The details are out and we can now properly analyse Geno Smith’s contract extension with the Seahawks.
Mike Florio at Pro Football Talk provided this assessment:
The basic information suggests that the guarantee applies to all of 2023, with another $12 million guaranteed in 2024.
That makes it a two-year, $50 million deal (plus incentives). It also means the Seahawks could potentially move on after one season. They’d owe $12 million for 2024; possibly, he’d get that much (or close to it) on the open market, offsetting Seattle’s obligation.
The total breakdown will shed more light on the deal. For now, it’s not crazy to think that the contract makes it easy for the Seahawks to indeed use the fifth overall pick on a quarterback, who would sit for a year or two behind Smith — just as Smith did behind Russell Wilson.
From a Seahawks perspective, this is good news. There’s no long-term commitment, so they can get out of the deal next year if they wish. They’ve also hedged perfectly for the draft, meaning all options are on the table.
Smith has a financial incentive to succeed. If he leads the Seahawks to where they want to go — he will be rewarded. This deal dangles a significant carrot — providing even more motivation than the deal he had a year ago.
Great news for the team on all counts.
For the player, it’s also a win. I suspect the reason this has happened so soon after the combine is simple. Smith’s agents checked on his market in Indianapolis. It wasn’t that extensive. They’ve quickly agreed terms, avoiding the need for any drama that drags into free agency. This way, the Seahawks can plan accordingly to improve the roster next week.
Not only will this give Smith the best chance to succeed — he gets a nice pay rise from a year ago. He’d earned $17,446,078 in his career so far according to Spotrac. This new deal is a decent raise.
It was never realistic that Smith was going to get $30-40m after only one year of production, as he approaches his 33rd birthday. This is a fair offer.
People may question whether the Seahawks could’ve gone even further if his market was cold, by waiting until later in the year. Did they bid against themselves?
I don’t think that’s realistic. For starters, you have to consider optics. Smith performed above expectations in 2022. If the team essentially played hardball with him on a contract, what message would that send to other players?
‘Come and play in Seattle and if you play well enough to win ‘comeback player of the year’, we’ll fight you for every last dime!’
Now they can legitimately say to prospective free agents — ‘we reward success‘. That shouldn’t be underestimated the week before the market opens. Geno Smith will be a selling point for this team during free agency talks. ‘Come and be the next Geno‘ will be something the Seahawks can say with meaning.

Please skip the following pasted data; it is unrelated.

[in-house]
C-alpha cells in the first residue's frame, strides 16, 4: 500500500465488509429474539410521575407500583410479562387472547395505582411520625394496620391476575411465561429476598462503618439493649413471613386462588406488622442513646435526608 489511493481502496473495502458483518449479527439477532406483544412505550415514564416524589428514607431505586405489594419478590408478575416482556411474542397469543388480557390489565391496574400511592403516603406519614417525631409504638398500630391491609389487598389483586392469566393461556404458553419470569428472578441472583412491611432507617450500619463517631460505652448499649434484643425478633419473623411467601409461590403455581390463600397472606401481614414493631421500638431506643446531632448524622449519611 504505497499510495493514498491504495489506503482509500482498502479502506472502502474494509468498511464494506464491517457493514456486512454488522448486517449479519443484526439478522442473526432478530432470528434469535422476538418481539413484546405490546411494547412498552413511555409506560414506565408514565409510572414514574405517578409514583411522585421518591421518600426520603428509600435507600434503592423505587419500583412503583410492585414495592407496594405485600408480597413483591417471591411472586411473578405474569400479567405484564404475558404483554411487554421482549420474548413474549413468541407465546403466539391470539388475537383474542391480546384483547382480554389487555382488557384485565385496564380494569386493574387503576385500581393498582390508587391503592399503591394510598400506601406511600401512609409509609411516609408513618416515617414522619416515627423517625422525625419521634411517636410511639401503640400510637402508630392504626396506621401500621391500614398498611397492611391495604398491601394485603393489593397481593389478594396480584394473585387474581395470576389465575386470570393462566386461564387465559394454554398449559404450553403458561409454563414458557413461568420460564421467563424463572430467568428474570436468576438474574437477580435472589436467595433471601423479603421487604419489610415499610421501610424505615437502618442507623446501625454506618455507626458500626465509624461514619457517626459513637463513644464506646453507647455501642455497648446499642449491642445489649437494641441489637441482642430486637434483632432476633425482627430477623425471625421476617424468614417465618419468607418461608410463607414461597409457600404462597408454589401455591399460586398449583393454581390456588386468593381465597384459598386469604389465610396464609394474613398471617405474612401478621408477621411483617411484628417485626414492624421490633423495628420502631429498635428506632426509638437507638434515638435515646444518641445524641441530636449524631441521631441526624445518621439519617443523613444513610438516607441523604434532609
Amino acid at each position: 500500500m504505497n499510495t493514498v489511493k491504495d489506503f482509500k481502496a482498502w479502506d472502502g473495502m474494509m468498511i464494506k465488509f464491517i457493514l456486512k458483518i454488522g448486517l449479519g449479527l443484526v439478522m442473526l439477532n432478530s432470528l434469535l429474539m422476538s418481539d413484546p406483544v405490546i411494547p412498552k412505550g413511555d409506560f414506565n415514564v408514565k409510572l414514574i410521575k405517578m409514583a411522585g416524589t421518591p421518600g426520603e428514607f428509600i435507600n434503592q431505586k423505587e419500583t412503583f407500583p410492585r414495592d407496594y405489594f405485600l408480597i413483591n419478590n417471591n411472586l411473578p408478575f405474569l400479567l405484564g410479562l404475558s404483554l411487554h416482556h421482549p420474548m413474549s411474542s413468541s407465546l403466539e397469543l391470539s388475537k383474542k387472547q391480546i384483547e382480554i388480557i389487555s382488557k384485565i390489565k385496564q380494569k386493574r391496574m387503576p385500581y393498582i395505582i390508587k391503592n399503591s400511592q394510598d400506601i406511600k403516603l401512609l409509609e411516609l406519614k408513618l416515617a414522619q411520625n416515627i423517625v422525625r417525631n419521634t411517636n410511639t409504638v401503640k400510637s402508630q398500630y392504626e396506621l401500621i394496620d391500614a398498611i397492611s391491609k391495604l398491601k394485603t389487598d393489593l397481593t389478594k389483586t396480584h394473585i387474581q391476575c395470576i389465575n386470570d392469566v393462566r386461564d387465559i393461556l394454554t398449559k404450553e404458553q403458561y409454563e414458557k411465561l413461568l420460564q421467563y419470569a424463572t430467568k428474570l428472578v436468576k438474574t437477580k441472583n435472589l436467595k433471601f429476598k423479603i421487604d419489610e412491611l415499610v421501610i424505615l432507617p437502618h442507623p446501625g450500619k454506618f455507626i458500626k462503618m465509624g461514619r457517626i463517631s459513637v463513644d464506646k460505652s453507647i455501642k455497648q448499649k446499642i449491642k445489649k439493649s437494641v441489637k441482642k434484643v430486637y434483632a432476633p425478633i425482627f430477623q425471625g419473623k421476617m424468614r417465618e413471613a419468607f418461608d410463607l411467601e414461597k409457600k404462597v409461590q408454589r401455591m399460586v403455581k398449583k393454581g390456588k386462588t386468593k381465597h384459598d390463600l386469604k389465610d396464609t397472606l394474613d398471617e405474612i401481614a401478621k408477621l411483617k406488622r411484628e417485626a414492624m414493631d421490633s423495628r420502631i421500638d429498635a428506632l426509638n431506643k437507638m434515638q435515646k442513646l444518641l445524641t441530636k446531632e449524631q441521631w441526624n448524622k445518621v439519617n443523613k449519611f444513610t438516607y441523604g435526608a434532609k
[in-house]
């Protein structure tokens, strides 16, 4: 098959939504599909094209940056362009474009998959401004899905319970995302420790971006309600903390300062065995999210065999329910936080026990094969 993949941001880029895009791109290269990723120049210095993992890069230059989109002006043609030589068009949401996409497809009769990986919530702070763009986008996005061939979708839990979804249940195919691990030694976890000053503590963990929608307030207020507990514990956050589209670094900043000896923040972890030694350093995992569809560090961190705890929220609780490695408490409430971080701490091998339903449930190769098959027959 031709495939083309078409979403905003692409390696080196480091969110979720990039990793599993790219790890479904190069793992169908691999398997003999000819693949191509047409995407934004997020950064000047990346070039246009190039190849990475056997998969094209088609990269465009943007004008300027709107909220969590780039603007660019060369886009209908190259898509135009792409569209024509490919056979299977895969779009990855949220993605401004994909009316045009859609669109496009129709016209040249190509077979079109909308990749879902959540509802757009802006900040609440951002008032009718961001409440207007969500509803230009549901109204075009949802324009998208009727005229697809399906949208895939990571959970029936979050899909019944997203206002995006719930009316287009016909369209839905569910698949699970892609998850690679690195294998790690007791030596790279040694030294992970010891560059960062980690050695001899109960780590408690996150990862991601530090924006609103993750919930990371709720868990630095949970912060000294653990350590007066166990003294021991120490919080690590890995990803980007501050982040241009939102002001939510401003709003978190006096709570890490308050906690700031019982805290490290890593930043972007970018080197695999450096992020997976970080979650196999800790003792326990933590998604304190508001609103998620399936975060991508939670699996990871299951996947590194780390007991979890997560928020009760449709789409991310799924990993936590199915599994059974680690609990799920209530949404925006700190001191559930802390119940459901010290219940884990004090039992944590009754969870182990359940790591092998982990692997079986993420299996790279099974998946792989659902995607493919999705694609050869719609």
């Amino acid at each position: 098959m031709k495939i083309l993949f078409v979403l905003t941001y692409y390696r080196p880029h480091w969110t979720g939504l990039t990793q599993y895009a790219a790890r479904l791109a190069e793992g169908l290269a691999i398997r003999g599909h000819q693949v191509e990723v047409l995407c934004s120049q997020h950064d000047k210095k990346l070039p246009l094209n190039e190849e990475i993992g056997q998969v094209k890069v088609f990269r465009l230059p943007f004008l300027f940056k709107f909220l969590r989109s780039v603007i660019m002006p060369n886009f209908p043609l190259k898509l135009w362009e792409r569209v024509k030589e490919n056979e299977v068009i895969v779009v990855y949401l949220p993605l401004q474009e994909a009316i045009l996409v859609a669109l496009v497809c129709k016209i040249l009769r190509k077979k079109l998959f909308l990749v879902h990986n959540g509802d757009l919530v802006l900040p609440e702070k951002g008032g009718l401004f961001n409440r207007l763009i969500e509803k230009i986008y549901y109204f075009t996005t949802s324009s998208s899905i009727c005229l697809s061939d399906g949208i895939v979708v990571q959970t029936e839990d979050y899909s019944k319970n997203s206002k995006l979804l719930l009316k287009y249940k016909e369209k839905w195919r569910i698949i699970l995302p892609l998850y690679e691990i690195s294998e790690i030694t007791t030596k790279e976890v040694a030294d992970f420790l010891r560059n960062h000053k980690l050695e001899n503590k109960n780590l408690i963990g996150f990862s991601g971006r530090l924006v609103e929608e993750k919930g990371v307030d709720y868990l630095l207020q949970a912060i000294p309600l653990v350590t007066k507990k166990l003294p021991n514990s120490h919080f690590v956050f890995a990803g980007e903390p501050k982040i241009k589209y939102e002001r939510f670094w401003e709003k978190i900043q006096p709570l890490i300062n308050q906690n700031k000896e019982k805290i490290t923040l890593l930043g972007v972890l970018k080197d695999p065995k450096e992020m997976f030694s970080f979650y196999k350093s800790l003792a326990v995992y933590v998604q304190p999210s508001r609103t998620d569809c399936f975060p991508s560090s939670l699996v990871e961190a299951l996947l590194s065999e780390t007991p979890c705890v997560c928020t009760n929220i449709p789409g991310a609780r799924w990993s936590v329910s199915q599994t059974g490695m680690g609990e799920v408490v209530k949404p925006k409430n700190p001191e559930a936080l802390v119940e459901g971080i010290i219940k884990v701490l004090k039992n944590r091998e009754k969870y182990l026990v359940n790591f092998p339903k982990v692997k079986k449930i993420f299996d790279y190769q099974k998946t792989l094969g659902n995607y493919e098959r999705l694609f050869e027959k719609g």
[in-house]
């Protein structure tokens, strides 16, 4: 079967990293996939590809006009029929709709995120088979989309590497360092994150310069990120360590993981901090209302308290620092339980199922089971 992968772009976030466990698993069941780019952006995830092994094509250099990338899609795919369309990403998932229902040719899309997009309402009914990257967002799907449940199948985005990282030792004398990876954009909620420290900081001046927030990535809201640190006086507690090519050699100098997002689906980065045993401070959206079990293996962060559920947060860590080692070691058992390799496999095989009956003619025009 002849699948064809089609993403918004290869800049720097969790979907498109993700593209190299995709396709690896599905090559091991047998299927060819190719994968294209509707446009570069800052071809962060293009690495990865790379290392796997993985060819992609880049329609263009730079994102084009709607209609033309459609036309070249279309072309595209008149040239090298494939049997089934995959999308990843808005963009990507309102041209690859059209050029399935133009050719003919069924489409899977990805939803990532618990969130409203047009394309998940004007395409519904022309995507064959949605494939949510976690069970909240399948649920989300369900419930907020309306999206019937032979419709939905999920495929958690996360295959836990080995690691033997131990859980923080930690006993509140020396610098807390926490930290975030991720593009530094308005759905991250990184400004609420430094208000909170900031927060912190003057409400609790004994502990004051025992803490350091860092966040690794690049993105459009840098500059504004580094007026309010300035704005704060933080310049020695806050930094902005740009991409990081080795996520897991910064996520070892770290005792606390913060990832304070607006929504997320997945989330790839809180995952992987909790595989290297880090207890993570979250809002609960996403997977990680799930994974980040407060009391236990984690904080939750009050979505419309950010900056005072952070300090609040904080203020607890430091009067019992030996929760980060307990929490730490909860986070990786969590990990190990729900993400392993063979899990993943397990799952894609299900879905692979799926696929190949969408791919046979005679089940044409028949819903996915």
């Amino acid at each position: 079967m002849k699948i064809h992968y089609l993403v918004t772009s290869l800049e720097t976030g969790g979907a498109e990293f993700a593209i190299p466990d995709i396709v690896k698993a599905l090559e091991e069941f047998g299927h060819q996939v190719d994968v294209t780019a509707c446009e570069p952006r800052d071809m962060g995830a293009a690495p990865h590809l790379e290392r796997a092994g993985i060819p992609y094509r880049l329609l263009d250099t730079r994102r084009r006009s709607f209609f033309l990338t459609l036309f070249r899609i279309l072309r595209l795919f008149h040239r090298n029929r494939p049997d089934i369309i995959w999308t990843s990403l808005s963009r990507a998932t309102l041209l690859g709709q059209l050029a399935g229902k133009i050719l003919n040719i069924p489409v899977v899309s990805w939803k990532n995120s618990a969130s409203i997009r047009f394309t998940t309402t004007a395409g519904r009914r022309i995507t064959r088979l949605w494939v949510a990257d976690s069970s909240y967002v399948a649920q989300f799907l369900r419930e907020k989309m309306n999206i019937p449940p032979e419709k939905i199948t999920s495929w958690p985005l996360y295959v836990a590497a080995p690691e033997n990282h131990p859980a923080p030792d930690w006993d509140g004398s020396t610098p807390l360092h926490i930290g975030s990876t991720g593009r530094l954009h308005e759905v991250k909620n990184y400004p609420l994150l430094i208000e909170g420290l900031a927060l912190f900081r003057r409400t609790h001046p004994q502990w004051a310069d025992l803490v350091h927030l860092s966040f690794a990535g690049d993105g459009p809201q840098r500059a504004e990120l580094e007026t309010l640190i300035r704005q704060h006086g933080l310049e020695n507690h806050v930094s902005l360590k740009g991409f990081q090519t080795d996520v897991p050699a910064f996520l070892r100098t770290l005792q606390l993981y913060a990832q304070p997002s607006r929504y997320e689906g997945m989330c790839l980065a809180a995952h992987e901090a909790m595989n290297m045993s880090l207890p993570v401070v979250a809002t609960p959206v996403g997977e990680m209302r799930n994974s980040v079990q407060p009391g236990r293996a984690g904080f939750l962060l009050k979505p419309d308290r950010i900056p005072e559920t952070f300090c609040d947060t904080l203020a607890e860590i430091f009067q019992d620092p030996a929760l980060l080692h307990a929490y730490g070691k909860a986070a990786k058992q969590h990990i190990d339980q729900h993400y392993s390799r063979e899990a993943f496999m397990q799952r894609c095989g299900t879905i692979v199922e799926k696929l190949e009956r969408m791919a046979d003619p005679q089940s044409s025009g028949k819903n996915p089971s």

Next point — they got a good deal. No, it’s not dirt cheap. But it’s also not expensive. This contract doesn’t appear to be that prohibitive ahead of free agency.
I’m also not sure there’s anyone you’d want to pay big money to available on the market, so what exactly would you be saving money for? The names I’m focusing on are people like A’Shawn Robinson, Zach Allen and Cole Holcomb — Uchenna Nwosu-level targets at a good age and a good price. Maybe Allen gets a decent wedge but we’re not talking about mega-millions here.
You’ve also bought some degree of loyalty I think from Smith. By doing him a solid here, he’s going to be more receptive if you spend the #5 pick on a quarterback. If you’d forced him into a long free agent process, which could’ve been quite humiliating if the market was weak, he’d already be pissed off. Now you’re saying, ‘we’ve looked after you, now we’ve got to get on with what we need to do‘. That might include drafting his eventual replacement. It’ll be easier for him to stomach, now that this deal is done with the minimum of fuss.
The final point is the benefit of having Smith if they do spend #5 on a quarterback. If you were starting Drew Lock or another cheaper veteran in 2023 — Sam Darnold for example — what happens if they struggle early in the season? The pressure to turn to the rookie would be intense. Any plans to redshirt the younger player would be ruined. Just look at Pittsburgh a year ago with Mitchell Trubisky.
If Lock struggled in the first month — fans would be chanting the name of the new guy. Or Geno Smith. It’d get toxic.
If Smith struggles that might happen anyway. But at least you’ve got someone who’s shown he can deliver to the extent that he’ll likely avoid any of this. The fans like Geno enough to be patient with him, allowing the young quarterback to learn.
That way — you can create what I’ve always thought was the best case scenario. You set up your own version of Alex Smith passing the torch to Patrick Mahomes.
Remember — the Chiefs were able to trade Smith for a third round pick and a player (Kendall Fuller). If Smith has a decent 2023 but the Seahawks want to go with the rookie in 2024, they might be able to work with Geno to send him somewhere he can start and get something back.
The deal gets a thumbs up from me. It works for all concerned. I think it sets the team up perfectly at #5 to consider drafting a quarterback or Will Anderson if he lasts (which I don’t think he will). Then you have #20, #38, #53 and #84 to add at other positions.
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